At 160 metres tall, the Capital Gate building may not be the tallest building in the Emirates, or even Abu Dhabi. But in a city famed for ambitious projects, it is by far the biggest architectural accomplishment. Tilting 18° westward, the Capital Gate has over four times as much lean as the Leaning Tower of Pisa. The 35 storey structure includes a cantilevered tea lounge and open air pool deck, as well as Abu Dhabi’s first Hyatt hotel, ‘The Hyatt@Capital Centre’. The tower’s external lighting minimises light pollution whilst optimising energy consumption, with a net of compact LED clusters integrated into the façade’s design. The Capital Gate sits on an intensive distribution of 490 piles, drilled 30 metres underground to accommodate the gravitational, wind and seismic forces caused by the building’s distinctive lean. Inter-connected with the thriving Abu Dhabi National Exhibition Centre, the tower is one of a group of 23 towers including branded hotels, commercial buildings, residential and serviced apartment complexes and developments for mixed use. The Capital gate was the first building in the world to use a pre-cambered core, with a built-in lean of 350 millimetres engineered to straighten with the addition of the upper floors. It is this same standard of innovation that has come to define the UAE; an oasis of intelligent design built in supposedly inhospitable conditions. We talked to RMJM Director Neil van der Veen about the challenges and rewards of working on one of the most infamous buildings in the world.
Where did the inspiration for the tower’s unique leaning design come from?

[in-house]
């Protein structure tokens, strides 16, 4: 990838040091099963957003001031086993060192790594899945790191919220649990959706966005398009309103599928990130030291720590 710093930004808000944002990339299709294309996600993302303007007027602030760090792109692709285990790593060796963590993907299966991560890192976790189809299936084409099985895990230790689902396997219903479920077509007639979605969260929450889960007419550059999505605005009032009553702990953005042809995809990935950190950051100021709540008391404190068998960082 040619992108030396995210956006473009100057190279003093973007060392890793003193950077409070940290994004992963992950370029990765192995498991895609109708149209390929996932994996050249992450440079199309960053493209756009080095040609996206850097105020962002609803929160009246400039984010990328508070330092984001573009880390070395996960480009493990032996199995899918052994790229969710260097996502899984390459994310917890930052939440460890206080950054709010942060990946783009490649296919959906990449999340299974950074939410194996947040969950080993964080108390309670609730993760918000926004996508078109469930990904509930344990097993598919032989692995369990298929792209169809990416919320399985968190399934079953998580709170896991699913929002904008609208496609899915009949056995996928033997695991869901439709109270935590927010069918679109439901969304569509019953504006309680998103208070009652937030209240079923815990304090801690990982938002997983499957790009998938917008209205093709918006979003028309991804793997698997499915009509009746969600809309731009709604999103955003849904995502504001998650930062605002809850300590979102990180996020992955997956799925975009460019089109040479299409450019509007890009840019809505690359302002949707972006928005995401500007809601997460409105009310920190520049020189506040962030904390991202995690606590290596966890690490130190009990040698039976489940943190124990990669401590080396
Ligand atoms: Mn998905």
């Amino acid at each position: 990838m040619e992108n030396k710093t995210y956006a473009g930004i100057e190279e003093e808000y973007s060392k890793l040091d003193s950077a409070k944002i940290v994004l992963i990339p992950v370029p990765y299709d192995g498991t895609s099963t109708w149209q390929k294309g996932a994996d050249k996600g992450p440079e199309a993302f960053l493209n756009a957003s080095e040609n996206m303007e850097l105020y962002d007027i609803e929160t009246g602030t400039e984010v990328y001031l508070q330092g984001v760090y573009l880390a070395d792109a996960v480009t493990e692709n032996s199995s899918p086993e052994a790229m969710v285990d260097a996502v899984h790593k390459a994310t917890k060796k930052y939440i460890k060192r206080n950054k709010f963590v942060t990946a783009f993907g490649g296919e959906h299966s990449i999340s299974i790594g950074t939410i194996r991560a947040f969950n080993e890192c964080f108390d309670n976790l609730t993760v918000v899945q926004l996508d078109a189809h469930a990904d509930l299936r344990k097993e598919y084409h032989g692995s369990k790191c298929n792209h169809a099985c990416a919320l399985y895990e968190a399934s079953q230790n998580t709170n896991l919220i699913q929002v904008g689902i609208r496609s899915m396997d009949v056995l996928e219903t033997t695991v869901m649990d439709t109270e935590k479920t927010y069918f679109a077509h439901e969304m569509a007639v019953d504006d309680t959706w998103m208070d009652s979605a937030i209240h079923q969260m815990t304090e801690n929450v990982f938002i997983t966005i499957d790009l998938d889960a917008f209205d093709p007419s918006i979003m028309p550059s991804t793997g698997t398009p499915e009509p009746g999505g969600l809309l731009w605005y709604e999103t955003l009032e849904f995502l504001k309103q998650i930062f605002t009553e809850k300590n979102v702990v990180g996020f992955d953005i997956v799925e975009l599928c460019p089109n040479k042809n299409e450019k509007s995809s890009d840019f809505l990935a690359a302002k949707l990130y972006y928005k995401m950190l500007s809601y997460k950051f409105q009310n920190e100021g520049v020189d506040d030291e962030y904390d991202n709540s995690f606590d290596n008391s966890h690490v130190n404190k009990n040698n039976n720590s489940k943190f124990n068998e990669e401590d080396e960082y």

NV: With the Capital Centre district, the client was looking for a way to put in on the map. They wanted to expand the new business hub and give it an identity. It [the design] consisted of an exhibition centre and a mixed use development; those were the two primary components. With it came what was originally referred to as the feature tower, which was the building that would give it its identity.
The client had been grappling with the idea of turning the exhibitions halls into something iconic. But being a low rise structure, it wasn’t as feasible and there wouldn’t have been as much impact as putting a tower up. The brief was to create something that would give a completely unique identity to the district, but the brief further expanded to include giving Abu Dhabi something it had never seen before. So the brief started with almost trying to do the impossible.
We were worried that it wasn’t working, but science worked
What was the most exciting moment?
NV: The whole building was designed so that the higher you build it and the more weight sits on the top; the more the tower actually starts to lean more and more. So it had to be designed more vertically, so as you loaded it over it moved. That meant when if we started to build the bottom floors and the building continued to move, it could have ended up with serious cracks or other problems. This was a real engineering problem not often faced in architecture. One of the panels of the façade, (one of the outside ‘diamonds’ of the building) was brought in one evening and, when they tried to install it, it didn’t fit. Everything had been worked out to millimetre precision in 3D models, and yet it didn’t fit. That night they poured the next floor of concrete (because the region is so hot during the day, concrete is often poured at night). The next morning they put the panel back in and it fitted, so it was that kind of dynamic movement. We were worried that it wasn’t working, but science worked. It was that level of precision that we really got excited about during the construction phase.
How much did the building’s environment inform the design process?